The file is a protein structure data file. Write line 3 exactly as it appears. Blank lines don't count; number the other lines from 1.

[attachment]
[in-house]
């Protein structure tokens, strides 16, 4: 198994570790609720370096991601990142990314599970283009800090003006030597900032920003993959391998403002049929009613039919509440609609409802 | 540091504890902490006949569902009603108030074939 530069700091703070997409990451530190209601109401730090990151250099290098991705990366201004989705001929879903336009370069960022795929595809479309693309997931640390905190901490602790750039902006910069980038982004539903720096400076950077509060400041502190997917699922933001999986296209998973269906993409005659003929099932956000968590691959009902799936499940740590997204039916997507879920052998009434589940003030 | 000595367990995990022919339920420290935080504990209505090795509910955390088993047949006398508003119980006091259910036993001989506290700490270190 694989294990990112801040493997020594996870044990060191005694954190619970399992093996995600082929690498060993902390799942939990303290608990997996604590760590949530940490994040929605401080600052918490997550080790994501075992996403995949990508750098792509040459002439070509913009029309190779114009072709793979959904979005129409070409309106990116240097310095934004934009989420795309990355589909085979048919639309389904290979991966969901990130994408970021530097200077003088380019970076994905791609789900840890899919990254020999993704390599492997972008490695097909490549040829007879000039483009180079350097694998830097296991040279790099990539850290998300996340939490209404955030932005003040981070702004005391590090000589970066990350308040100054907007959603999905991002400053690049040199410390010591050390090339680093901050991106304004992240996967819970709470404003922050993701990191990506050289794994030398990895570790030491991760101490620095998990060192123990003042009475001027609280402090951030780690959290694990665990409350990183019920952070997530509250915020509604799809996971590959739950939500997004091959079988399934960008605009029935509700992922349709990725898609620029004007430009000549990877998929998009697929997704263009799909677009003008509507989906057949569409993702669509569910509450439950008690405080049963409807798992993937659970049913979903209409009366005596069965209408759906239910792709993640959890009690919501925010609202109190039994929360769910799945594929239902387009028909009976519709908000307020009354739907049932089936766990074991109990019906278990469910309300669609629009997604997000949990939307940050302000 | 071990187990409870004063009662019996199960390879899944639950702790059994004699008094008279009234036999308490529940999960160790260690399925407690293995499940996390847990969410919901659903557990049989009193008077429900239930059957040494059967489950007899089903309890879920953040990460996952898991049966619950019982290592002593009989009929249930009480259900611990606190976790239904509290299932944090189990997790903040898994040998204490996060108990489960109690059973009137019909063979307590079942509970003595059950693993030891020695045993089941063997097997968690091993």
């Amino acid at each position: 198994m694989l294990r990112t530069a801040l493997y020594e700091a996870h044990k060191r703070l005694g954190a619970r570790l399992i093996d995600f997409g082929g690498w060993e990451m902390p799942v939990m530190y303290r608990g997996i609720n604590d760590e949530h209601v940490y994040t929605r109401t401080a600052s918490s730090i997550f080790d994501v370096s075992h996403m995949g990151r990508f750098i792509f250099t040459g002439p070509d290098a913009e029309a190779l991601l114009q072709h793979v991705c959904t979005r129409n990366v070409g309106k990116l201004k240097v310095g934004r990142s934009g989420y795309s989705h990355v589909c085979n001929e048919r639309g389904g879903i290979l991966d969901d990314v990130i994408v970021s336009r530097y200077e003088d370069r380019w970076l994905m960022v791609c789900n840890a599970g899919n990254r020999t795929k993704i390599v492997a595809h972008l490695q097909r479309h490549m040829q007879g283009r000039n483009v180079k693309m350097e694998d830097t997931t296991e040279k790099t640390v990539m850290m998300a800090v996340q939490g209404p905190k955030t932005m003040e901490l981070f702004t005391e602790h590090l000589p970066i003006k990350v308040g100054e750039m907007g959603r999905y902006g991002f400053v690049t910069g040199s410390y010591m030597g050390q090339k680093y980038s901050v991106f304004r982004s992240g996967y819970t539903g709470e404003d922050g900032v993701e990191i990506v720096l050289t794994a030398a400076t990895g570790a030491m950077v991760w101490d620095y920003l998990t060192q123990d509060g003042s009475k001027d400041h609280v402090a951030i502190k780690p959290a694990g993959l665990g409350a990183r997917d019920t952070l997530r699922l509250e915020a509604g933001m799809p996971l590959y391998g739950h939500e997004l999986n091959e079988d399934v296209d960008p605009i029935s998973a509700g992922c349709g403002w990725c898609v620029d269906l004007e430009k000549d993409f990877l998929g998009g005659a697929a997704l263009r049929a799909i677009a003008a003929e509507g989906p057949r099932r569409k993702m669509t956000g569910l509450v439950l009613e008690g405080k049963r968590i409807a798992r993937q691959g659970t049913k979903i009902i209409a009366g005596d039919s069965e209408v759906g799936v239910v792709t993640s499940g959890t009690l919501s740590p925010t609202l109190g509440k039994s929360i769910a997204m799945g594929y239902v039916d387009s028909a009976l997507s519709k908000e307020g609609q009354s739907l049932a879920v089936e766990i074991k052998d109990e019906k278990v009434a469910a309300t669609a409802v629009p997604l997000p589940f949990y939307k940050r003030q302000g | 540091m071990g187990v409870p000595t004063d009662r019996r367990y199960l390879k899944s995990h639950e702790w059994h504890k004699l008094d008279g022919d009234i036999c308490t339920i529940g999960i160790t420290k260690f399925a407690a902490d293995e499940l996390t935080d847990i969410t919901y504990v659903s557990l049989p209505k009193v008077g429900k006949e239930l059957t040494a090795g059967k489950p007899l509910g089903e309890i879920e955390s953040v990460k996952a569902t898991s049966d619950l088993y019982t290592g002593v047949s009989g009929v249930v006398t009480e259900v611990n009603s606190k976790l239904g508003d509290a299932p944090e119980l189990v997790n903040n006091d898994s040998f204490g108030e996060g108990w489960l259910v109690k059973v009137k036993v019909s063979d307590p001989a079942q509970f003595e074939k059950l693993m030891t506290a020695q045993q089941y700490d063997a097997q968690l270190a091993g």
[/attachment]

């Amino acid at each position: 198994m694989l294990r990112t530069a801040l493997y020594e700091a996870h044990k060191r703070l005694g954190a619970r570790l399992i093996d995600f997409g082929g690498w060993e990451m902390p799942v939990m530190y303290r608990g997996i609720n604590d760590e949530h209601v940490y994040t929605r109401t401080a600052s918490s730090i997550f080790d994501v370096s075992h996403m995949g990151r990508f750098i792509f250099t040459g002439p070509d290098a913009e029309a190779l991601l114009q072709h793979v991705c959904t979005r129409n990366v070409g309106k990116l201004k240097v310095g934004r990142s934009g989420y795309s989705h990355v589909c085979n001929e048919r639309g389904g879903i290979l991966d969901d990314v990130i994408v970021s336009r530097y200077e003088d370069r380019w970076l994905m960022v791609c789900n840890a599970g899919n990254r020999t795929k993704i390599v492997a595809h972008l490695q097909r479309h490549m040829q007879g283009r000039n483009v180079k693309m350097e694998d830097t997931t296991e040279k790099t640390v990539m850290m998300a800090v996340q939490g209404p905190k955030t932005m003040e901490l981070f702004t005391e602790h590090l000589p970066i003006k990350v308040g100054e750039m907007g959603r999905y902006g991002f400053v690049t910069g040199s410390y010591m030597g050390q090339k680093y980038s901050v991106f304004r982004s992240g996967y819970t539903g709470e404003d922050g900032v993701e990191i990506v720096l050289t794994a030398a400076t990895g570790a030491m950077v991760w101490d620095y920003l998990t060192q123990d509060g003042s009475k001027d400041h609280v402090a951030i502190k780690p959290a694990g993959l665990g409350a990183r997917d019920t952070l997530r699922l509250e915020a509604g933001m799809p996971l590959y391998g739950h939500e997004l999986n091959e079988d399934v296209d960008p605009i029935s998973a509700g992922c349709g403002w990725c898609v620029d269906l004007e430009k000549d993409f990877l998929g998009g005659a697929a997704l263009r049929a799909i677009a003008a003929e509507g989906p057949r099932r569409k993702m669509t956000g569910l509450v439950l009613e008690g405080k049963r968590i409807a798992r993937q691959g659970t049913k979903i009902i209409a009366g005596d039919s069965e209408v759906g799936v239910v792709t993640s499940g959890t009690l919501s740590p925010t609202l109190g509440k039994s929360i769910a997204m799945g594929y239902v039916d387009s028909a009976l997507s519709k908000e307020g609609q009354s739907l049932a879920v089936e766990i074991k052998d109990e019906k278990v009434a469910a309300t669609a409802v629009p997604l997000p589940f949990y939307k940050r003030q302000g | 540091m071990g187990v409870p000595t004063d009662r019996r367990y199960l390879k899944s995990h639950e702790w059994h504890k004699l008094d008279g022919d009234i036999c308490t339920i529940g999960i160790t420290k260690f399925a407690a902490d293995e499940l996390t935080d847990i969410t919901y504990v659903s557990l049989p209505k009193v008077g429900k006949e239930l059957t040494a090795g059967k489950p007899l509910g089903e309890i879920e955390s953040v990460k996952a569902t898991s049966d619950l088993y019982t290592g002593v047949s009989g009929v249930v006398t009480e259900v611990n009603s606190k976790l239904g508003d509290a299932p944090e119980l189990v997790n903040n006091d898994s040998f204490g108030e996060g108990w489960l259910v109690k059973v009137k036993v019909s063979d307590p001989a079942q509970f003595e074939k059950l693993m030891t506290a020695q045993q089941y700490d063997a097997q968690l270190a091993g």